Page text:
Being a legend is different from person to person and sport to sport. Jackie Robinson, Pelé, Kareem Abdul-Jabbar, Wayne Gretzky and Brett Farve are all athletes of different sports with one unique feature in common: they are all legends. Some people may argue that one of the five players that were named above is not a legend. The term “legend” is not subjective to one sport; rather, it is universally used among every sport with a unique meaning. According to the Merriam-Webster dictionary, a legend is “a person or thing that inspires.” This is a very broad definition, but what truly defines a legend in sports? To me, three factors come to play when discovering a legend: a play, an era and a character.
Every athlete has at least one “moment” in their career — the play that flips the momentum of a game in their favor or the sheer mastery of a technique that leaves the fans in awe. Take a perfect game in baseball where one team doesn’t have any batters reach the base. There have been 23 perfect games in the history of baseball, and only one of them has been in the postseason. Since baseball has been around for over 150 years and has 162 games in a season, the existence of a perfect game is a legendary moment. The most recent was in 2012, when Félix Hernández pitched a perfect game for the Seattle Mariners.
A legend leaves its mark on a team by helping it dominate the league for multiple years. In hockey, Ted Kennedy was a player who left Toronto as a legend. From 1945-51, Toronto won five out of seven Stanley Cups. Kennedy’s career started in 1942, and in his third season he brought home the trophy. Not making it to the finals in ‘46, Toronto then won three years in a row from ‘47-’49 and their fifth trophy in ‘51. These titles are not solely attributed to Kennedy, but he was there to help the magic happen and became the first player to win five NHL Stanley Cups.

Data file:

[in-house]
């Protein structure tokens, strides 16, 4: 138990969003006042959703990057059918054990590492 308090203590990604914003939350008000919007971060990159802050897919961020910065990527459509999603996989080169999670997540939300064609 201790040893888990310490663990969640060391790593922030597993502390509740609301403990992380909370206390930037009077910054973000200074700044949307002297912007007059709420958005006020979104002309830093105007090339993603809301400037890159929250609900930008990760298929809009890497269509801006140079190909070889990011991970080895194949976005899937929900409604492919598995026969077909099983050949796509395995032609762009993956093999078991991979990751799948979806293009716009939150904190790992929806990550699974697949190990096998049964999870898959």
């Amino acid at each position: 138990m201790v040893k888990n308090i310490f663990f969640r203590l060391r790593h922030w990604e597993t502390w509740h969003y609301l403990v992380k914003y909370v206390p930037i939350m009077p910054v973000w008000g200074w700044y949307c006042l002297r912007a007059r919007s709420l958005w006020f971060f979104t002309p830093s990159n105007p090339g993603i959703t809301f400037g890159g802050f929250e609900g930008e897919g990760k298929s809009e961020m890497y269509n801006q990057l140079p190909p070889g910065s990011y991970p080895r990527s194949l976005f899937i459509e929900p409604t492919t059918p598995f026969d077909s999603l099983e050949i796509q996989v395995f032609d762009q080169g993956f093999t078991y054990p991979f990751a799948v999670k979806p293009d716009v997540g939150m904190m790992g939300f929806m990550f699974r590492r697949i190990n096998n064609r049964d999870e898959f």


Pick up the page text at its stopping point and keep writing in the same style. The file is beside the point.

Athletes form a character: some embrace the fame and use the popularity, developing an unappealing character to the public. Others, however, choose to stay humble and keep their lives “normal,” despite everyone being able to recognize them. Russell Wilson is an athlete with one of the most recent positive communal effects, founding the Why Not You Foundation in 2014 and even recently donating 1 million meals to Feeding America in Seattle. Wilson may be the star quarterback for the Seahawks, but he is also one who cares about the community more than the fame he gets.
Zlatan Ibrahimović is a soccer legend that has embraced all three characteristics. He scored a goal against England in 2012 and shook the world. He had a great era at Paris Saint-Germain. He had an inspiring personality and upbeat character that attracted many of his fellow athletes as they worked with him. He earned his title as legend over many years of hard work and dedication.
To some people, a legend is from a player’s performance or a stellar career, but there is much more to an athlete than their performance, and that is what separates the legends from the players. A moment. An era. A character. These are the things that make an athlete into a legend.